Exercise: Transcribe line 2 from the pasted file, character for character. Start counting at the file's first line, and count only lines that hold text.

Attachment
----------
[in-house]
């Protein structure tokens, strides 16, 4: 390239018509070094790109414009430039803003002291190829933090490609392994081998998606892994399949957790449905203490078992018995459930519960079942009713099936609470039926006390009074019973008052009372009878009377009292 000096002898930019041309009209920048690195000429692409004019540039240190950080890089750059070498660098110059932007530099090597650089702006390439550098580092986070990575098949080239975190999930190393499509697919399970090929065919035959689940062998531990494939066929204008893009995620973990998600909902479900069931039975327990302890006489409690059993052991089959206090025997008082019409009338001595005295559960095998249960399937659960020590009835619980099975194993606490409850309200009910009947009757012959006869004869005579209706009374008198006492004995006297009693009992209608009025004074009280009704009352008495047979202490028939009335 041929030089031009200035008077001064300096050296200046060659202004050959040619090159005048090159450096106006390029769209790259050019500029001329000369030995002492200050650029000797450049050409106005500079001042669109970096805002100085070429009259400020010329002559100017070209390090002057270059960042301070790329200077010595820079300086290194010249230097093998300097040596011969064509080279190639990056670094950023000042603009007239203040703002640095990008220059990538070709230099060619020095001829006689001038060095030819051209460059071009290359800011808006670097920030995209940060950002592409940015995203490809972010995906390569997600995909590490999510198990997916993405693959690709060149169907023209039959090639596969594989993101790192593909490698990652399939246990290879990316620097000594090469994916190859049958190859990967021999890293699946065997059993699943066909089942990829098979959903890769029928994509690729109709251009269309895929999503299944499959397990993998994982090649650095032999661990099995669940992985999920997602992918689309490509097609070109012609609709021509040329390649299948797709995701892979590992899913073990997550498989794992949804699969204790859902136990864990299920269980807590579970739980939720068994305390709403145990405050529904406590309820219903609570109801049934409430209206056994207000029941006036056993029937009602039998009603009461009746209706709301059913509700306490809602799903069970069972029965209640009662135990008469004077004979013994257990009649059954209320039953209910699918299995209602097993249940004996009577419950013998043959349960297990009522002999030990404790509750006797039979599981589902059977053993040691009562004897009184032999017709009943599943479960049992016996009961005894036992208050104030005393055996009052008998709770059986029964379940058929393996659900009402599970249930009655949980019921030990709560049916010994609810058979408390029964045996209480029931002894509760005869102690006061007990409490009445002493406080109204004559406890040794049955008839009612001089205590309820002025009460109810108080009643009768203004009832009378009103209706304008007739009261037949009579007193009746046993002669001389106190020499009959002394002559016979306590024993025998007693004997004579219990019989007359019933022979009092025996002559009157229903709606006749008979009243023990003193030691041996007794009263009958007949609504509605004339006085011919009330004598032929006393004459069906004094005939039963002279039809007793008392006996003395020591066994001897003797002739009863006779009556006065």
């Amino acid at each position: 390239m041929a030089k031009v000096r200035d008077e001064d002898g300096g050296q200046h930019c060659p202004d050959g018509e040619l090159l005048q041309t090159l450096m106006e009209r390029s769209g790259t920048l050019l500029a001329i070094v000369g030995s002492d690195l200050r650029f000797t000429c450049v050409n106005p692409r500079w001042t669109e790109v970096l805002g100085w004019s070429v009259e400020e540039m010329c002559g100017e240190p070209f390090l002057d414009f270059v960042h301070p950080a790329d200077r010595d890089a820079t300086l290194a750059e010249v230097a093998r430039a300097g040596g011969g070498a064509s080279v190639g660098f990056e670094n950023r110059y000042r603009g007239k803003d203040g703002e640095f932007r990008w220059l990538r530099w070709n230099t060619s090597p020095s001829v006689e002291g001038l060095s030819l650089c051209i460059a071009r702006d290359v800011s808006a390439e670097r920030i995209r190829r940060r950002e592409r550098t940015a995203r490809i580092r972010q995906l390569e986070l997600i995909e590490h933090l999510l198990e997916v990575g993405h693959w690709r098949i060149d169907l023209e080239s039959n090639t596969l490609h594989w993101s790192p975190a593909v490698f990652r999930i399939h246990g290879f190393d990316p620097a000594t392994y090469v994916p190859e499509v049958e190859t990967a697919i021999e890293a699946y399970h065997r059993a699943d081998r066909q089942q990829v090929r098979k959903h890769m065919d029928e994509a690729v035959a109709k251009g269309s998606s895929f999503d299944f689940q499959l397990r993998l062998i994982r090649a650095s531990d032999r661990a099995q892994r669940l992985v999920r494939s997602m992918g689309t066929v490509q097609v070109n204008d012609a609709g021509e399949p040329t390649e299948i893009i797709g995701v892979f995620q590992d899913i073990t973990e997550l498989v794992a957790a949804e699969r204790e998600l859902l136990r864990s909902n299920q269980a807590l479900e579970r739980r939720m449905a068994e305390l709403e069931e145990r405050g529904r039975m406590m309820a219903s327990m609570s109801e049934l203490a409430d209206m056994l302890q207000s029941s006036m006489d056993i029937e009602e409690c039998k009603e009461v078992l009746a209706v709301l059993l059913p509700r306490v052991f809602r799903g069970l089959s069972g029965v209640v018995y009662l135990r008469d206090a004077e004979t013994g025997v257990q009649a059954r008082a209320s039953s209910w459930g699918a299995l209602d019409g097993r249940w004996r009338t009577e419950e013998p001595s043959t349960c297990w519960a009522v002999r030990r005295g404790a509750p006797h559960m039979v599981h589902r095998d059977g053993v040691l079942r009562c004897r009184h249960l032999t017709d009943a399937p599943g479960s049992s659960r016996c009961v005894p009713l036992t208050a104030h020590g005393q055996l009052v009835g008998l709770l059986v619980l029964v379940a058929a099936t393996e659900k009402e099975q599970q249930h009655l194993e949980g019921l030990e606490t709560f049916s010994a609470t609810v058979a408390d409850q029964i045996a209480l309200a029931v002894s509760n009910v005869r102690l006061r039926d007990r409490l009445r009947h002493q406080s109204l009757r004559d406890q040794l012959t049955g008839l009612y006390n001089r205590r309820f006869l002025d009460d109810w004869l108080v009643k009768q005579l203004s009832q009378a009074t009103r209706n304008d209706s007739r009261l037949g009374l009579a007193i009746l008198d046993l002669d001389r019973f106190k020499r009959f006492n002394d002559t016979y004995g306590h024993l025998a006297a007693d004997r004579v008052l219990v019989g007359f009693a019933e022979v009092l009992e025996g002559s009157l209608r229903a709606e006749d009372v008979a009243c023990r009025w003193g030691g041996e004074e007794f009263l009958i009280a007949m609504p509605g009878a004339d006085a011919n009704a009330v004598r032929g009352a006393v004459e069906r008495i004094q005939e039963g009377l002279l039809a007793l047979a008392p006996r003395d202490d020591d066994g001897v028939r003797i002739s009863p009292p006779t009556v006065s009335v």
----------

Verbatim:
């Protein structure tokens, strides 16, 4: 390239018509070094790109414009430039803003002291190829933090490609392994081998998606892994399949957790449905203490078992018995459930519960079942009713099936609470039926006390009074019973008052009372009878009377009292 000096002898930019041309009209920048690195000429692409004019540039240190950080890089750059070498660098110059932007530099090597650089702006390439550098580092986070990575098949080239975190999930190393499509697919399970090929065919035959689940062998531990494939066929204008893009995620973990998600909902479900069931039975327990302890006489409690059993052991089959206090025997008082019409009338001595005295559960095998249960399937659960020590009835619980099975194993606490409850309200009910009947009757012959006869004869005579209706009374008198006492004995006297009693009992209608009025004074009280009704009352008495047979202490028939009335 041929030089031009200035008077001064300096050296200046060659202004050959040619090159005048090159450096106006390029769209790259050019500029001329000369030995002492200050650029000797450049050409106005500079001042669109970096805002100085070429009259400020010329002559100017070209390090002057270059960042301070790329200077010595820079300086290194010249230097093998300097040596011969064509080279190639990056670094950023000042603009007239203040703002640095990008220059990538070709230099060619020095001829006689001038060095030819051209460059071009290359800011808006670097920030995209940060950002592409940015995203490809972010995906390569997600995909590490999510198990997916993405693959690709060149169907023209039959090639596969594989993101790192593909490698990652399939246990290879990316620097000594090469994916190859049958190859990967021999890293699946065997059993699943066909089942990829098979959903890769029928994509690729109709251009269309895929999503299944499959397990993998994982090649650095032999661990099995669940992985999920997602992918689309490509097609070109012609609709021509040329390649299948797709995701892979590992899913073990997550498989794992949804699969204790859902136990864990299920269980807590579970739980939720068994305390709403145990405050529904406590309820219903609570109801049934409430209206056994207000029941006036056993029937009602039998009603009461009746209706709301059913509700306490809602799903069970069972029965209640009662135990008469004077004979013994257990009649059954209320039953209910699918299995209602097993249940004996009577419950013998043959349960297990009522002999030990404790509750006797039979599981589902059977053993040691009562004897009184032999017709009943599943479960049992016996009961005894036992208050104030005393055996009052008998709770059986029964379940058929393996659900009402599970249930009655949980019921030990709560049916010994609810058979408390029964045996209480029931002894509760005869102690006061007990409490009445002493406080109204004559406890040794049955008839009612001089205590309820002025009460109810108080009643009768203004009832009378009103209706304008007739009261037949009579007193009746046993002669001389106190020499009959002394002559016979306590024993025998007693004997004579219990019989007359019933022979009092025996002559009157229903709606006749008979009243023990003193030691041996007794009263009958007949609504509605004339006085011919009330004598032929006393004459069906004094005939039963002279039809007793008392006996003395020591066994001897003797002739009863006779009556006065």